If ever there were any two individuals who should be regularly honored and commemorated in Louisiana history, there should be doubt the two should be Thomas Jefferson and Andrew Jackson. And for many years, the Louisiana Democratic Party did honor both American heroes by hosting an annual Jefferson-Jackson dinner as a yearly fundraiser. Democrats held similar events across the country.
But no more in Louisiana. Party officials have decide it is no longer “politically correct” to honor these two American icons. You see, they were slave owners. It made no difference that the first seven American presidents also owned slaves, as did most of the nation’s founding fathers. The democratic leadership apparently wants to judge these past heroes based on present-day values, and continue a warped effort to re-write Louisiana and American history.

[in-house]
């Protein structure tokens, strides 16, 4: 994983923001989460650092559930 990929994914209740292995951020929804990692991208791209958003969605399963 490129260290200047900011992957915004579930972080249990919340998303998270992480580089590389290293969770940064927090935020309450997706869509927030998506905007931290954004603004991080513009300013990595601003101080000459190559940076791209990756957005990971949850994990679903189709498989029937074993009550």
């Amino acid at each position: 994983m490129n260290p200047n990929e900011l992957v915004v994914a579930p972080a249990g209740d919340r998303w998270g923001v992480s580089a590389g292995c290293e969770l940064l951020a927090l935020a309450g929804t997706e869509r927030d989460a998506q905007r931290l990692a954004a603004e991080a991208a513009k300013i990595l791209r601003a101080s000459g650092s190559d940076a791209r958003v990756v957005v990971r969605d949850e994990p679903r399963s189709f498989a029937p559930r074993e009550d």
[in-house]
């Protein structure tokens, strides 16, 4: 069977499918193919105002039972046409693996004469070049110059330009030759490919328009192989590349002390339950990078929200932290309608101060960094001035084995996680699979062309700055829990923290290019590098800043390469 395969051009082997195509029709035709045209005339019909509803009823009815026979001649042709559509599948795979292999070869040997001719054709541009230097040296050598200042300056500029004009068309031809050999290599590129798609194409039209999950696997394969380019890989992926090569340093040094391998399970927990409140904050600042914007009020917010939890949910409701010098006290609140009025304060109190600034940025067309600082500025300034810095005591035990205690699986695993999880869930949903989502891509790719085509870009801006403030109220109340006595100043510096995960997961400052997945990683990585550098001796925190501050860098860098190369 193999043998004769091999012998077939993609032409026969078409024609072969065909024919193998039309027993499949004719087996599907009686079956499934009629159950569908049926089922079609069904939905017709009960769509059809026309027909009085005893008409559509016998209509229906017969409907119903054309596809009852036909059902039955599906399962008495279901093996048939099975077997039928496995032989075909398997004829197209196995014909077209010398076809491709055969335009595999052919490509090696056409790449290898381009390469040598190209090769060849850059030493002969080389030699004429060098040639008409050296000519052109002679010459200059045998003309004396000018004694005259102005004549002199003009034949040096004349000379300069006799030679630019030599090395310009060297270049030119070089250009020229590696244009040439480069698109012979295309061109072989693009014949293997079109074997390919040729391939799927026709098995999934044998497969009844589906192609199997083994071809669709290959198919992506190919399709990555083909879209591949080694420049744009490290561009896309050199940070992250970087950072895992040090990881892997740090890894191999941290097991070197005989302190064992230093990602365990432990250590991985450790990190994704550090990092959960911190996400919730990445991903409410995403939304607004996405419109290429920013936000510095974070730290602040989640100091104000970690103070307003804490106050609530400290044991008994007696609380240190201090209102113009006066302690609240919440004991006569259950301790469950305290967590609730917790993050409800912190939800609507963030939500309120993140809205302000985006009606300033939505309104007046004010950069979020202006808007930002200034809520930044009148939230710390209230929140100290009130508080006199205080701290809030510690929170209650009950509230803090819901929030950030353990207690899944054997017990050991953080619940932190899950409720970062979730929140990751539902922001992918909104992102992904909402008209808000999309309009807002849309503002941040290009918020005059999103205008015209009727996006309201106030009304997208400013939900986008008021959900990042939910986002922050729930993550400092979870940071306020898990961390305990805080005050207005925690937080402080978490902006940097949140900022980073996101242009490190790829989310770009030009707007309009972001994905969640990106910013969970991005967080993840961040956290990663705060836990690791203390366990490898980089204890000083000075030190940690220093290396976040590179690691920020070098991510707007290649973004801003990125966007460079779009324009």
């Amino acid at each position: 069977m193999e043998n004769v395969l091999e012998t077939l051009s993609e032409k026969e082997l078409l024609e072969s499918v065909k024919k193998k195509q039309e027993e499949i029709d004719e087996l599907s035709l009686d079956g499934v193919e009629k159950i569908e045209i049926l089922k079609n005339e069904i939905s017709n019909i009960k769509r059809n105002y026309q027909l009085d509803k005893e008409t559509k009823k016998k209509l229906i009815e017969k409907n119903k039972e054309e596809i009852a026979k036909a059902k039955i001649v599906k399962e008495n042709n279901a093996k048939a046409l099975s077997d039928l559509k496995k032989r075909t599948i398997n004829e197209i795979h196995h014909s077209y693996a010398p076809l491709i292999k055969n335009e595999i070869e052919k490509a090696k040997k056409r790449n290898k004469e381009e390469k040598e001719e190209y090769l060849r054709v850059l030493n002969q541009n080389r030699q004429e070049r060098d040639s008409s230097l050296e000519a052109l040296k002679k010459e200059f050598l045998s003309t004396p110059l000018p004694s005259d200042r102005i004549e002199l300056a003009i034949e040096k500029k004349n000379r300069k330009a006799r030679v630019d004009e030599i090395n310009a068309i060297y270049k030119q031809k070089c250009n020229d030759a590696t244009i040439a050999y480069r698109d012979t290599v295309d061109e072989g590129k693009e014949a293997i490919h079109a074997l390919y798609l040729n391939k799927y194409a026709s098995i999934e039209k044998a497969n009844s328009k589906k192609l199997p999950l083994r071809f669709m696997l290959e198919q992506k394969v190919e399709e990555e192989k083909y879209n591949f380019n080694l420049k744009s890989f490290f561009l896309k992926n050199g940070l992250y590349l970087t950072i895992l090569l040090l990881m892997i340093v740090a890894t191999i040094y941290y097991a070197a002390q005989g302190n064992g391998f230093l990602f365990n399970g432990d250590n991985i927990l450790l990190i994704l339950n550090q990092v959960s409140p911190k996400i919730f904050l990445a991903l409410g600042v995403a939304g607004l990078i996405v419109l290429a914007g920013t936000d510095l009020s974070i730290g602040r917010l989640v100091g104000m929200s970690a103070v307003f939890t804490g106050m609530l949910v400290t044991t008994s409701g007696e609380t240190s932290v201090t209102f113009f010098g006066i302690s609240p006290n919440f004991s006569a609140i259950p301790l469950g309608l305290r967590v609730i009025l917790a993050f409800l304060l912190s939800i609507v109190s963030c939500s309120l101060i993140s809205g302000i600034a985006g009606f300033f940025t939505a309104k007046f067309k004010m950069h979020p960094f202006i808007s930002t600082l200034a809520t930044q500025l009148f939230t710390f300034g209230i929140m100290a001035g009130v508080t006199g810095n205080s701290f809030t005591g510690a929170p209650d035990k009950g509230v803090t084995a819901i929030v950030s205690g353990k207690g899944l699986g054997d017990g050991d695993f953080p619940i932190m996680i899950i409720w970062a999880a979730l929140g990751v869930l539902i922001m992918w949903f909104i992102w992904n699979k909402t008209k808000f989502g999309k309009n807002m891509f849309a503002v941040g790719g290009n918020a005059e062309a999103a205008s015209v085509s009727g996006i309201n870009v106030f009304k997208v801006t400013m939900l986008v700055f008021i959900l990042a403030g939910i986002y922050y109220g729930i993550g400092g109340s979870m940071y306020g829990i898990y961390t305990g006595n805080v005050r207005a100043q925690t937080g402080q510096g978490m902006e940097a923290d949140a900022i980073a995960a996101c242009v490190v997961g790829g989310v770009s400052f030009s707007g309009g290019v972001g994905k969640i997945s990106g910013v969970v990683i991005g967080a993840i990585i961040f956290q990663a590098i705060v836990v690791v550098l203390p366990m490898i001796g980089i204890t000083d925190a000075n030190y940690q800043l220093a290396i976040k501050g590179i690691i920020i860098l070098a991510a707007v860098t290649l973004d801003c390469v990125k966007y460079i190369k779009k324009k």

The new dinner name is the “True Blue Gala.” I suppose we will see a resolution at the dinner calling for the re-naming of Jefferson and Jackson parishes, Thomas Jefferson High School in Gretna, the town of Jackson, La., Jefferson Island in Iberia Parish; the list goes on and on.
The Louisiana Democratic Party is becoming more and more irrelevant in the Bayou State. And Jackson’s symbol for the Democrat Party would seem to have a different connotation today. The real jackasses are those ingrates who try to rewrite history and belittle past leaders who served and saved our nation, and particularly Louisiana. The party of Jefferson and Jackson deserve a lot better.
Peace and Justice
Jim Brown’s syndicated column appears each week in numerous newspapers throughout the nation and on websites worldwide. You can read all his past columns and see continuing updates at http://www.jimbrownusa.com. You can also hear Jim’s nationally syndicated radio show, Common Sense, each Sunday morning from 9:00 am till 11:00 am Central Time on the Genesis Communication Network.